I remember telling my mother about the pregnancy. We were to get married, and I was to drop out of school. I couldn’t. I just couldn’t drop out of school.  

I remember saying yes, I’ll get married. I mean, why not? I was young, pregnant and in love. That was fine with me. We got married in February 2000, when I was four months pregnant, and I continued going to school.  

It was so embarrassing when I started to show. I was walking around high school pregnant. I was told to switch schools, to attend a school where there were other pregnant teens because it “looked wrong” to have a pregnant student on campus.   

I didn’t move to another school, but I had missed some classes, which meant I couldn’t graduate with my senior class. I took summer-school classes to make up for missed credits, but I was short one class, so I had to go back to school for nine weeks the following year to be able to officially graduate. I remember leaving my newborn daughter with my brother for two hours a day, so I could go to class.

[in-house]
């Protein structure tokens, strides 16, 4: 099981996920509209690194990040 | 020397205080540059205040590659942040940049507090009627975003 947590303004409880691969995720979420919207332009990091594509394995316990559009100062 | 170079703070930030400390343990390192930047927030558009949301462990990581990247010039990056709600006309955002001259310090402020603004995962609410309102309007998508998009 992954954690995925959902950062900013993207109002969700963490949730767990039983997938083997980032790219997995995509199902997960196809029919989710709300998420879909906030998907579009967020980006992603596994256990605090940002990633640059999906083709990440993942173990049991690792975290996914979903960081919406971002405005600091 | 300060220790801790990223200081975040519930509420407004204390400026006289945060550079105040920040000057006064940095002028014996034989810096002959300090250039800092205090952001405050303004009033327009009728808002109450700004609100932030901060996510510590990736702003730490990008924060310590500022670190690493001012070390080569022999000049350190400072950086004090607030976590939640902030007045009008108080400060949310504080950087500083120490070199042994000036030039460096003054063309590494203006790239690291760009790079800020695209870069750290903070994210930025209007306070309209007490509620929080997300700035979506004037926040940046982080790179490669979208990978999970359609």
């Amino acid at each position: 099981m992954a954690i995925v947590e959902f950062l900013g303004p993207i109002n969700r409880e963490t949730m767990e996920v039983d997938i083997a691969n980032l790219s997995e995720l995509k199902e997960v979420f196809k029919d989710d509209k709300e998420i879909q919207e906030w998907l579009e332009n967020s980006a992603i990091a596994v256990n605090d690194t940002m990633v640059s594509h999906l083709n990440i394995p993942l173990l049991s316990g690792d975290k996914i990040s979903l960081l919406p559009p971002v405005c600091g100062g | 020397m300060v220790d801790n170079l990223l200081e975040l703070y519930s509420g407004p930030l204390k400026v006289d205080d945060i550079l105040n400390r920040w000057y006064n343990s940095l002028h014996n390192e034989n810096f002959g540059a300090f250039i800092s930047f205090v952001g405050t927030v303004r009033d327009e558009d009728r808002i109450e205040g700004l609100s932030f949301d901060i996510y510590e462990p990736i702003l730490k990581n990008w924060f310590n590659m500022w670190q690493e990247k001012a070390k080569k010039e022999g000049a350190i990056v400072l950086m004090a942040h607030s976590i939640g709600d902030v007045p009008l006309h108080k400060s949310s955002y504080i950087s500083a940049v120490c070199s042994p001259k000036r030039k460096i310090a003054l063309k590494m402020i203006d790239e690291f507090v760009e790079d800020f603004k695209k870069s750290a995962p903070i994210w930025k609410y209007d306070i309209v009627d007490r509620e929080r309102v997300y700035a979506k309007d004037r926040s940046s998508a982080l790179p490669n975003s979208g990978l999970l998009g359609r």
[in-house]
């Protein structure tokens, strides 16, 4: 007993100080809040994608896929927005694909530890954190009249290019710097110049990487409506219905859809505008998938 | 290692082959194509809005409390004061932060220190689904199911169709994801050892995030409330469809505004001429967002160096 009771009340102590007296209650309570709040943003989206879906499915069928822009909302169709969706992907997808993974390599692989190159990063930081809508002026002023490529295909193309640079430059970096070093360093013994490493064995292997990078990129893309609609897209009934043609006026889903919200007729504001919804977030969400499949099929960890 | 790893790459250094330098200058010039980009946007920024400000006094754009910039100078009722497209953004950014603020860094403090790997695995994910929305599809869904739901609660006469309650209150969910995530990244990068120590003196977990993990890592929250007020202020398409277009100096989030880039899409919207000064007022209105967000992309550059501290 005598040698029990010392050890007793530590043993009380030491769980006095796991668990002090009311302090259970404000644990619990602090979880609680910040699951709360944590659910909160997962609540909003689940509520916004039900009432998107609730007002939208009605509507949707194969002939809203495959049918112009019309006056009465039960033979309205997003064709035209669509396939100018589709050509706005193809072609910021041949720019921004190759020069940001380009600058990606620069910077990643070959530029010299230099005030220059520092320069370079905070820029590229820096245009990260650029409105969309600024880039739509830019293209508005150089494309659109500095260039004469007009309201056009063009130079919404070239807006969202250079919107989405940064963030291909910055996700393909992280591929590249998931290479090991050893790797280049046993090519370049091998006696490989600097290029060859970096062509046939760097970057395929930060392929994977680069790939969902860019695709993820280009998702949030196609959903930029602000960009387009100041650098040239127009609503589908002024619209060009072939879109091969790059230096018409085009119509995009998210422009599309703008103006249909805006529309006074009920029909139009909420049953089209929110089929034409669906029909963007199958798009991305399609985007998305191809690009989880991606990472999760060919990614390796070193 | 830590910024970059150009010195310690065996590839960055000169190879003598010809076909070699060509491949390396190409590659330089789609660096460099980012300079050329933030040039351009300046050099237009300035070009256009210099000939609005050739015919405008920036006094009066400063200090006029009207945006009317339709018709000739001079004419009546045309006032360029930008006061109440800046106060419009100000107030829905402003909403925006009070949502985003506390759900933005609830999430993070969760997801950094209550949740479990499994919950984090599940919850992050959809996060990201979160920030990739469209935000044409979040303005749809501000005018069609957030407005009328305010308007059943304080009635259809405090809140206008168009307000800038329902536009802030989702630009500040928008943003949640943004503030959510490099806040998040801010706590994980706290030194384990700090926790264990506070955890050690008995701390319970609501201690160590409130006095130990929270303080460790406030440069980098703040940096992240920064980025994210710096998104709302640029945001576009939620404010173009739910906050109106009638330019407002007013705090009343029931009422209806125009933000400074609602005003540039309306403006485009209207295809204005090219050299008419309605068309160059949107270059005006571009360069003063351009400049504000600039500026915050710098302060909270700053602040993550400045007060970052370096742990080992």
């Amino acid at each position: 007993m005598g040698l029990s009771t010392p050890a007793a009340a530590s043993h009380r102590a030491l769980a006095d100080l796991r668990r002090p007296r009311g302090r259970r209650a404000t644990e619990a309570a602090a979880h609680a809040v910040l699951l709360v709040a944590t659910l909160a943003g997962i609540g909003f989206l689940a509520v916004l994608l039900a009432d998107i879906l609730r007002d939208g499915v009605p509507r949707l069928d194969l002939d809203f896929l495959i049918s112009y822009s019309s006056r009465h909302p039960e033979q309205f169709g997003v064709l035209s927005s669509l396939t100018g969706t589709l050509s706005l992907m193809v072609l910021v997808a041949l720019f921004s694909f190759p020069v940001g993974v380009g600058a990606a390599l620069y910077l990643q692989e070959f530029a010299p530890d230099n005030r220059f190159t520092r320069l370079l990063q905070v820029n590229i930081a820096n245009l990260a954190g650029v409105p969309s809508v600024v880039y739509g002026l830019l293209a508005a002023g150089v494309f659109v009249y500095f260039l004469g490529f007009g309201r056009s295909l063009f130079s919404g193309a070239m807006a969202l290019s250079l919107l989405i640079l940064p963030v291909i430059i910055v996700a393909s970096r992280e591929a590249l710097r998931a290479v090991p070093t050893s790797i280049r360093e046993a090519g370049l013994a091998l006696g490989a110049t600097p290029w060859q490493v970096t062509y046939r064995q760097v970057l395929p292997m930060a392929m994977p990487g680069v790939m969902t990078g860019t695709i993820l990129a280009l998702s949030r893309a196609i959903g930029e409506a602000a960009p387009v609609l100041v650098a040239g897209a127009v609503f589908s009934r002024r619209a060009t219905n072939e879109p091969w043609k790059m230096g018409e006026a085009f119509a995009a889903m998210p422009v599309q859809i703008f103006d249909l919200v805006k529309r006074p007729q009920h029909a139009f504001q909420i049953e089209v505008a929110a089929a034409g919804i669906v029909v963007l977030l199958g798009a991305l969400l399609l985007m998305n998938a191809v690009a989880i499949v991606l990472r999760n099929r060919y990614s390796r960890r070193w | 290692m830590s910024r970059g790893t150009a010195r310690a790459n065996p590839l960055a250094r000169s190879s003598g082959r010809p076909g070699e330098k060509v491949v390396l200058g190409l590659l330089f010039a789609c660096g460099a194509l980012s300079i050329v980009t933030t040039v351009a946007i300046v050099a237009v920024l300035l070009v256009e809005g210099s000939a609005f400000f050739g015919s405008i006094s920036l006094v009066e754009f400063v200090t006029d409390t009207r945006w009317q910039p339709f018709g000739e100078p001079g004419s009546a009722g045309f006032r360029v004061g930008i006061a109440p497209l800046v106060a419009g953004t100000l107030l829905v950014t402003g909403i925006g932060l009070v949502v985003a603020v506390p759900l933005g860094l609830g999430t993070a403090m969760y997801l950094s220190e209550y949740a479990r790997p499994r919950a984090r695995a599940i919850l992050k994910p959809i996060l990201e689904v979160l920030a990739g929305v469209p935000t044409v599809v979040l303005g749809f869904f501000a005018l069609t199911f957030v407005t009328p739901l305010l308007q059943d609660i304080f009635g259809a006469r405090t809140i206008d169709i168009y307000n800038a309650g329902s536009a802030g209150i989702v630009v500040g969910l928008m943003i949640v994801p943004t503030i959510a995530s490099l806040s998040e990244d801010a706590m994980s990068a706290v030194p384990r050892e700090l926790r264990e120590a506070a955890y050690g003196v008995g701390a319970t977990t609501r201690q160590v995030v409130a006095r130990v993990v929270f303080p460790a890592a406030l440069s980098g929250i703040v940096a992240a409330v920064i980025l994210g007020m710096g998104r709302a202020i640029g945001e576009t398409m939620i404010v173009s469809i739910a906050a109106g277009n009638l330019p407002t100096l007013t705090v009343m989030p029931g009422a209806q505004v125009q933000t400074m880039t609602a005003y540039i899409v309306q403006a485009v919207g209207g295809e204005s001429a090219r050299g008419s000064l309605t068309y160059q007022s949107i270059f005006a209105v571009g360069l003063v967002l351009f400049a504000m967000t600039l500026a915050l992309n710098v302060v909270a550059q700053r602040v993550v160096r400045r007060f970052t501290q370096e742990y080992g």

I remember being told to stay home. Why was I wasting my time trying to graduate? What was the point? I wasn’t going to do anything with a diploma. I think that pushed me more. I was determined not to be labeled as a failure because I had gotten pregnant at a young age.  

I was able to graduate from high school, and I knew I couldn’t stop. I would think of my dad every day and tell myself, “He wanted better for you.”

Against everyone’s advice and wishes, I enrolled at Daytona Beach Community College. I started at the bottom, getting a certificate for office specialists. It was nothing. That was it, but it felt like a step to me, and I was proud.  

I struggled finding babysitters while I was in school, but I knew I could always count on my brothers and sisters to help.  

My life changed one day when I was driving my mother to her home from an appointment. I was 21 years old at the time. I had my college certificate and was working on my associate degree.